I have been rector or priest-in-charge of a succession of churches in three ecclesiastical Provinces – Canada first and then Scotland and now the Convocation of Episcopal Churches which is a part of Province II in the Episcopal Church in America. Under various guises and in sundry situations, Christian ministry has represented the gifting of an entire world to somebody born on the western edge of Canada and who might well have remained in situ there for the duration of his natural life.
It’s no surprise. The Church has always been one of the original great international organizations and one where one need not only experience the world as a tourist or a visitor but where one can, in fact, belong to that world.
At a pizza dinner in my Anglican rectory in Chibougamau in northern Quebec a youth group of young Cree people undertook the project of translating contemporary English praise choruses into intelligible local Cree for use on Sunday morning. In one of my Montreal parishes the arrival of several West and Central African and South American parishioners necessitated the redaction of a liturgy booklet with three columns – in English, French and Spanish. A community meal there might include southern fried chicken provided by the family of a visiting scholar from the American south alongside a pot of fiery spiced octopus curry made by a Seychellois family. At one of our meals, a young Anglophone teenager mentioned to me that, during the week at his exclusive English language academy in Westmount, he found himself planted in an orderly row with those of his own cultural and economic bracket. Sunday morning at church, on the other hand, was the place where he met the world.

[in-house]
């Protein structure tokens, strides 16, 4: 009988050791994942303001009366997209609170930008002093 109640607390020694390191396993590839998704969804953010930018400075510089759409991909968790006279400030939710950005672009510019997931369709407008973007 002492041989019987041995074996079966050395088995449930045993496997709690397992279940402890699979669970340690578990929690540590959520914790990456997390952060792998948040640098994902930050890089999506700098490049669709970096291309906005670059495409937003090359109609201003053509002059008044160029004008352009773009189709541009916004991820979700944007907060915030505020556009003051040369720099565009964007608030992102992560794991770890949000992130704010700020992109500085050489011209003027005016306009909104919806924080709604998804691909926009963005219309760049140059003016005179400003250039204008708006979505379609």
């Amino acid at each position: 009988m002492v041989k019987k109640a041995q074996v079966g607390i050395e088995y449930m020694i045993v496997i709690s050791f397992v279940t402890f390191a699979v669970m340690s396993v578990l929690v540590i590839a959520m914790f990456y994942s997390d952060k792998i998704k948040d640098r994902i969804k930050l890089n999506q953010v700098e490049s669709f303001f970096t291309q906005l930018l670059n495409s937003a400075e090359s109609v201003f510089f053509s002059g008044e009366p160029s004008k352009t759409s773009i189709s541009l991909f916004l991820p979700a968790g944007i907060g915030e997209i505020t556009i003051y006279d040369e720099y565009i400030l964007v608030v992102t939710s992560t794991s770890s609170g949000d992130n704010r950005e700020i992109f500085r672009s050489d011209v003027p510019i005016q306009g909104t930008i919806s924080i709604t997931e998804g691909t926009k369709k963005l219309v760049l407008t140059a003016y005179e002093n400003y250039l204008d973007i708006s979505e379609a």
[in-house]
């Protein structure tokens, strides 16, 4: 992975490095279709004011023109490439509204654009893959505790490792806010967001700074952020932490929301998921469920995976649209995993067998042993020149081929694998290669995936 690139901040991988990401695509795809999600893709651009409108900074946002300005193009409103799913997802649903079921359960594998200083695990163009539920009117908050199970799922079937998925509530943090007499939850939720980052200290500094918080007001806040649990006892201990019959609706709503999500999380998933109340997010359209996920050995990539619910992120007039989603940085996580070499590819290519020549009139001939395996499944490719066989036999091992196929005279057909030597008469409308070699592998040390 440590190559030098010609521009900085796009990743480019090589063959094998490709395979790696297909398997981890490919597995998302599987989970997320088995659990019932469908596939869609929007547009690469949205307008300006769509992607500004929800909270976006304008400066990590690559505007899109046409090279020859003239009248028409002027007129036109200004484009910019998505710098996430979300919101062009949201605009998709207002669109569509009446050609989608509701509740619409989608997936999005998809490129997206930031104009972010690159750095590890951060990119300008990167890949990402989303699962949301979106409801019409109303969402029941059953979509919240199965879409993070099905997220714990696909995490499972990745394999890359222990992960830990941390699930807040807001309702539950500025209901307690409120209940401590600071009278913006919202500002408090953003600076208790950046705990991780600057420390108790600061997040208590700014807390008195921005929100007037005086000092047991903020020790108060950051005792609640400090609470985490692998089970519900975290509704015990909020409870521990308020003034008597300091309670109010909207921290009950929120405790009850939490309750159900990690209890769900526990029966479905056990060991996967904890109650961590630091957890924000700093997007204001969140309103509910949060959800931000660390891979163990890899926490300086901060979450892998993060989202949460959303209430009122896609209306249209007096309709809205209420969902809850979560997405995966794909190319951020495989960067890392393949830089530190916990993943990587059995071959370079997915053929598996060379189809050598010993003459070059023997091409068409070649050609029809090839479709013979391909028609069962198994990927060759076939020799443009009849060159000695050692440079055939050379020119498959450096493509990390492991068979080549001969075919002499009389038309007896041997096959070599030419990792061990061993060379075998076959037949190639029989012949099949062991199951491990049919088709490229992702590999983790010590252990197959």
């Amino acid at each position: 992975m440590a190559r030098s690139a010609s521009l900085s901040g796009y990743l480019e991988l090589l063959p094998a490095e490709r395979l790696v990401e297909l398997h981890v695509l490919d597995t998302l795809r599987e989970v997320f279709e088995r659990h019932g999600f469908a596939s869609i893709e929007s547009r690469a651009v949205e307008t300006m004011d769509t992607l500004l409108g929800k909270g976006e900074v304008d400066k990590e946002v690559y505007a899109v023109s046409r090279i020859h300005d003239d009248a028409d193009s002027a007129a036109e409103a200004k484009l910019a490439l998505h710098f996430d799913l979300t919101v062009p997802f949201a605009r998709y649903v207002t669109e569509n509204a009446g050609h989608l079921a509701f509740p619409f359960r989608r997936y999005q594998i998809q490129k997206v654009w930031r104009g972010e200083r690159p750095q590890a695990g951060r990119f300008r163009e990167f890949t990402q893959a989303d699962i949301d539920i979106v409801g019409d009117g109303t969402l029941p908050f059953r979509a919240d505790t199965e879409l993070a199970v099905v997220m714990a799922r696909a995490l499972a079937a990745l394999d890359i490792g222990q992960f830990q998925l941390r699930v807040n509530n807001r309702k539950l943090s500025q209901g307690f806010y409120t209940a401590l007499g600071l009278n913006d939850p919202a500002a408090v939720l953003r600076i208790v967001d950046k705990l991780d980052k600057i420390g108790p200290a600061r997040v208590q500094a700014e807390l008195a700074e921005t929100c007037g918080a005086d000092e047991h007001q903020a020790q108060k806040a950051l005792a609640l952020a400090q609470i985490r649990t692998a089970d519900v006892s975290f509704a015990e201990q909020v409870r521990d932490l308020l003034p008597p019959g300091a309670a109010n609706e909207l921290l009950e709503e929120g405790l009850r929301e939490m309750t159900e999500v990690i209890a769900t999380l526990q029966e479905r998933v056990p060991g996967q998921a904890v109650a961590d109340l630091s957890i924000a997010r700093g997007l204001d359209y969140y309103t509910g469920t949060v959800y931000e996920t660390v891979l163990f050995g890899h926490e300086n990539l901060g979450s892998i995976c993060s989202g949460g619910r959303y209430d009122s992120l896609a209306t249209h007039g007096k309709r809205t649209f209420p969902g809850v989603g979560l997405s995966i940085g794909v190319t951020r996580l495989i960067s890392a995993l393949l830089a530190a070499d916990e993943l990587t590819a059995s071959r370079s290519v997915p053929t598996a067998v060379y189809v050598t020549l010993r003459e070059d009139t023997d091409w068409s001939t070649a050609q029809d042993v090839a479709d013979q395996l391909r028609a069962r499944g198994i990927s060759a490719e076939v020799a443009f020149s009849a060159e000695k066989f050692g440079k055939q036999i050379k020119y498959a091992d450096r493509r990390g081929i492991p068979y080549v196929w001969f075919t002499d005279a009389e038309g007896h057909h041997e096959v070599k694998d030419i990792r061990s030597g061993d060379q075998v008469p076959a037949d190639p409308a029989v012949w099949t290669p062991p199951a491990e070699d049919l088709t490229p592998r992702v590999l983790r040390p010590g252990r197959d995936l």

Another feast comes to mind: It was Fathers’ Day in 1990 in a plywood shack at a camp on the outskirts of Chibougamau. A cooked bear’s head graced the centre of the table and the fathers of the small Cree encampment were gathered around it. Bally Husky, the oldest man present, was asked to say the blessing which he did at enormous length in Cree – the only language he spoke.
These are some of the voices of the Anglican Communion and of the Universal Church. They need to be recognized as a part of our fellowship and remembered in the context of the Mass in the prayers of God’s people. The partnerships which exist between our various dioceses and (from our vantage point) more far-flung regions of the Church should not merely be nourished from the Synod office but by our congregations, our choirs and our Sunday Schools – connecting with those of similar age and interest who live in places we may never visit and who speak a language we may not have the privilege and opportunity to learn. Our two linked congregations in the Diocese of Edinburgh embraced the formal partnership between the Diocese of Edinburgh and the Diocese of Cape Coast by instituting their own link with the parish of SS Peter and Paul in the village of Saltpond – with a particular emphasis on its Sunday School. Visits occurred in both directions and the names of many of the key parishioners in that congregation began to ring a bell with our members in Scotland. They had become a known quantity.